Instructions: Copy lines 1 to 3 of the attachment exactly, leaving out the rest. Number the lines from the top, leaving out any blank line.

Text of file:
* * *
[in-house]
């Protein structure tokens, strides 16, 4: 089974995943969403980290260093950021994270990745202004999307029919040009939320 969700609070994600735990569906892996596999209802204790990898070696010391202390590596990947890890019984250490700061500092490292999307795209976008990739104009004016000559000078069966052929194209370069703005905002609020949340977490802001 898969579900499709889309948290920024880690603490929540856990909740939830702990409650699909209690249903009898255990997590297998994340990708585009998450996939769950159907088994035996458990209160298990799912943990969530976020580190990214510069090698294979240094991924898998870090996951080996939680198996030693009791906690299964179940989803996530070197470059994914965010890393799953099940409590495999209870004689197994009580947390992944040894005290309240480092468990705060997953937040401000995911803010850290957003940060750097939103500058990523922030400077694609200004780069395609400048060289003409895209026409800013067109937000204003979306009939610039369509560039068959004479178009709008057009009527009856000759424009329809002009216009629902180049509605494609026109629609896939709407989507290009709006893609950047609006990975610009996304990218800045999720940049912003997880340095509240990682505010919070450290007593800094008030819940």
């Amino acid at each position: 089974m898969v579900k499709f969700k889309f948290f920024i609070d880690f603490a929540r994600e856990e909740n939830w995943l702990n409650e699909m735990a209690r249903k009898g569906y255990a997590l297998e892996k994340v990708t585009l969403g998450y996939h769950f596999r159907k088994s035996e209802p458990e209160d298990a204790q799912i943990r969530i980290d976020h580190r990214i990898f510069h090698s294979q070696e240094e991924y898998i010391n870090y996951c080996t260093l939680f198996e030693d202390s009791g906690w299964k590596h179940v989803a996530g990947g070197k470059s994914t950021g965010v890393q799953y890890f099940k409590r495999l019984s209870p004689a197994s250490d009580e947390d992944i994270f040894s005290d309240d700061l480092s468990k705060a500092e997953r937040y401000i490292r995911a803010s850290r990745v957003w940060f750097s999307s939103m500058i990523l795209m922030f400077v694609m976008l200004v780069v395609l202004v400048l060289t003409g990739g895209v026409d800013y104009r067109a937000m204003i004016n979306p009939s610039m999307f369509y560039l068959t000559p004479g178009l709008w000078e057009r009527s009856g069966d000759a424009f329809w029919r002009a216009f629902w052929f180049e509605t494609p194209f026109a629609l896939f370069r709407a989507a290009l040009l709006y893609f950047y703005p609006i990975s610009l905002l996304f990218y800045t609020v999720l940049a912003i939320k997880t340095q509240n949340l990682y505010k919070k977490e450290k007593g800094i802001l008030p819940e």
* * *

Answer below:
[in-house]
């Protein structure tokens, strides 16, 4: 089974995943969403980290260093950021994270990745202004999307029919040009939320 969700609070994600735990569906892996596999209802204790990898070696010391202390590596990947890890019984250490700061500092490292999307795209976008990739104009004016000559000078069966052929194209370069703005905002609020949340977490802001 898969579900499709889309948290920024880690603490929540856990909740939830702990409650699909209690249903009898255990997590297998994340990708585009998450996939769950159907088994035996458990209160298990799912943990969530976020580190990214510069090698294979240094991924898998870090996951080996939680198996030693009791906690299964179940989803996530070197470059994914965010890393799953099940409590495999209870004689197994009580947390992944040894005290309240480092468990705060997953937040401000995911803010850290957003940060750097939103500058990523922030400077694609200004780069395609400048060289003409895209026409800013067109937000204003979306009939610039369509560039068959004479178009709008057009009527009856000759424009329809002009216009629902180049509605494609026109629609896939709407989507290009709006893609950047609006990975610009996304990218800045999720940049912003997880340095509240990682505010919070450290007593800094008030819940």
């Amino acid at each position: 089974m898969v579900k499709f969700k889309f948290f920024i609070d880690f603490a929540r994600e856990e909740n939830w995943l702990n409650e699909m735990a209690r249903k009898g569906y255990a997590l297998e892996k994340v990708t585009l969403g998450y996939h769950f596999r159907k088994s035996e209802p458990e209160d298990a204790q799912i943990r969530i980290d976020h580190r990214i990898f510069h090698s294979q070696e240094e991924y898998i010391n870090y996951c080996t260093l939680f198996e030693d202390s009791g906690w299964k590596h179940v989803a996530g990947g070197k470059s994914t950021g965010v890393q799953y890890f099940k409590r495999l019984s209870p004689a197994s250490d009580e947390d992944i994270f040894s005290d309240d700061l480092s468990k705060a500092e997953r937040y401000i490292r995911a803010s850290r990745v957003w940060f750097s999307s939103m500058i990523l795209m922030f400077v694609m976008l200004v780069v395609l202004v400048l060289t003409g990739g895209v026409d800013y104009r067109a937000m204003i004016n979306p009939s610039m999307f369509y560039l068959t000559p004479g178009l709008w000078e057009r009527s009856g069966d000759a424009f329809w029919r002009a216009f629902w052929f180049e509605t494609p194209f026109a629609l896939f370069r709407a989507a290009l040009l709006y893609f950047y703005p609006i990975s610009l905002l996304f990218y800045t609020v999720l940049a912003i939320k997880t340095q509240n949340l990682y505010k919070k977490e450290k007593g800094i802001l008030p819940e």